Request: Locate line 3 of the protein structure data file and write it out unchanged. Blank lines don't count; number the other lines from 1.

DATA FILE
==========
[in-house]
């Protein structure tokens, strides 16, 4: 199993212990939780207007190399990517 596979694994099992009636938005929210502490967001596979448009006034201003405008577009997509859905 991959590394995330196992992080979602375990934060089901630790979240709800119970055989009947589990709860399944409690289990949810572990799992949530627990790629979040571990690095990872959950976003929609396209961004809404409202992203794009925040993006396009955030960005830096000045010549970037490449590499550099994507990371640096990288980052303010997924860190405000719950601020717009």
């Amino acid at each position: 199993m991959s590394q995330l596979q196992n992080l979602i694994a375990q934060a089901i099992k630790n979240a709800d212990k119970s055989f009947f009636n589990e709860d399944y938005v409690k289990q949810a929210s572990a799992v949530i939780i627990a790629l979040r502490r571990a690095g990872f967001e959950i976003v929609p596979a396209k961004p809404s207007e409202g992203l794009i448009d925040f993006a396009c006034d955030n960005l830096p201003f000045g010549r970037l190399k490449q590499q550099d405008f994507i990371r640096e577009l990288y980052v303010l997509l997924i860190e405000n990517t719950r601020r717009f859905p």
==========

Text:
């Amino acid at each position: 199993m991959s590394q995330l596979q196992n992080l979602i694994a375990q934060a089901i099992k630790n979240a709800d212990k119970s055989f009947f009636n589990e709860d399944y938005v409690k289990q949810a929210s572990a799992v949530i939780i627990a790629l979040r502490r571990a690095g990872f967001e959950i976003v929609p596979a396209k961004p809404s207007e409202g992203l794009i448009d925040f993006a396009c006034d955030n960005l830096p201003f000045g010549r970037l190399k490449q590499q550099d405008f994507i990371r640096e577009l990288y980052v303010l997509l997924i860190e405000n990517t719950r601020r717009f859905p």